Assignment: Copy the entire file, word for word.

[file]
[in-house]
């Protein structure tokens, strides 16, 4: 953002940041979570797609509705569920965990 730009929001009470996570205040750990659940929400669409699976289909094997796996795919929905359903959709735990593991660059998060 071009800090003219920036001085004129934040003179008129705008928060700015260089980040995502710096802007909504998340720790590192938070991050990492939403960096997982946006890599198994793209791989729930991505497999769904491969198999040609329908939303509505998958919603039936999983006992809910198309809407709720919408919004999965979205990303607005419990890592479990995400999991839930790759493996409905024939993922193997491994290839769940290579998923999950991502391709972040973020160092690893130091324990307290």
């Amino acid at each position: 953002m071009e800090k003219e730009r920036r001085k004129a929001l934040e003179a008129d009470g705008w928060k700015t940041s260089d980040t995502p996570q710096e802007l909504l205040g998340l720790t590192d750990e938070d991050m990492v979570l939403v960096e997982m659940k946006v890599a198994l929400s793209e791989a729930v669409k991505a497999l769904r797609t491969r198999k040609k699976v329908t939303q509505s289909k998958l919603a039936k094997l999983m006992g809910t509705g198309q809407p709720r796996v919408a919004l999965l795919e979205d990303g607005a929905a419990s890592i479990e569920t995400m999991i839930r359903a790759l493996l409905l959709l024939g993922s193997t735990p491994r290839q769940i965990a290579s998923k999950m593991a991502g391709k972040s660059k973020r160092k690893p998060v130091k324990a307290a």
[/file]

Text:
[in-house]
């Protein structure tokens, strides 16, 4: 953002940041979570797609509705569920965990 730009929001009470996570205040750990659940929400669409699976289909094997796996795919929905359903959709735990593991660059998060 071009800090003219920036001085004129934040003179008129705008928060700015260089980040995502710096802007909504998340720790590192938070991050990492939403960096997982946006890599198994793209791989729930991505497999769904491969198999040609329908939303509505998958919603039936999983006992809910198309809407709720919408919004999965979205990303607005419990890592479990995400999991839930790759493996409905024939993922193997491994290839769940290579998923999950991502391709972040973020160092690893130091324990307290």
């Amino acid at each position: 953002m071009e800090k003219e730009r920036r001085k004129a929001l934040e003179a008129d009470g705008w928060k700015t940041s260089d980040t995502p996570q710096e802007l909504l205040g998340l720790t590192d750990e938070d991050m990492v979570l939403v960096e997982m659940k946006v890599a198994l929400s793209e791989a729930v669409k991505a497999l769904r797609t491969r198999k040609k699976v329908t939303q509505s289909k998958l919603a039936k094997l999983m006992g809910t509705g198309q809407p709720r796996v919408a919004l999965l795919e979205d990303g607005a929905a419990s890592i479990e569920t995400m999991i839930r359903a790759l493996l409905l959709l024939g993922s193997t735990p491994r290839q769940i965990a290579s998923k999950m593991a991502g391709k972040s660059k973020r160092k690893p998060v130091k324990a307290a």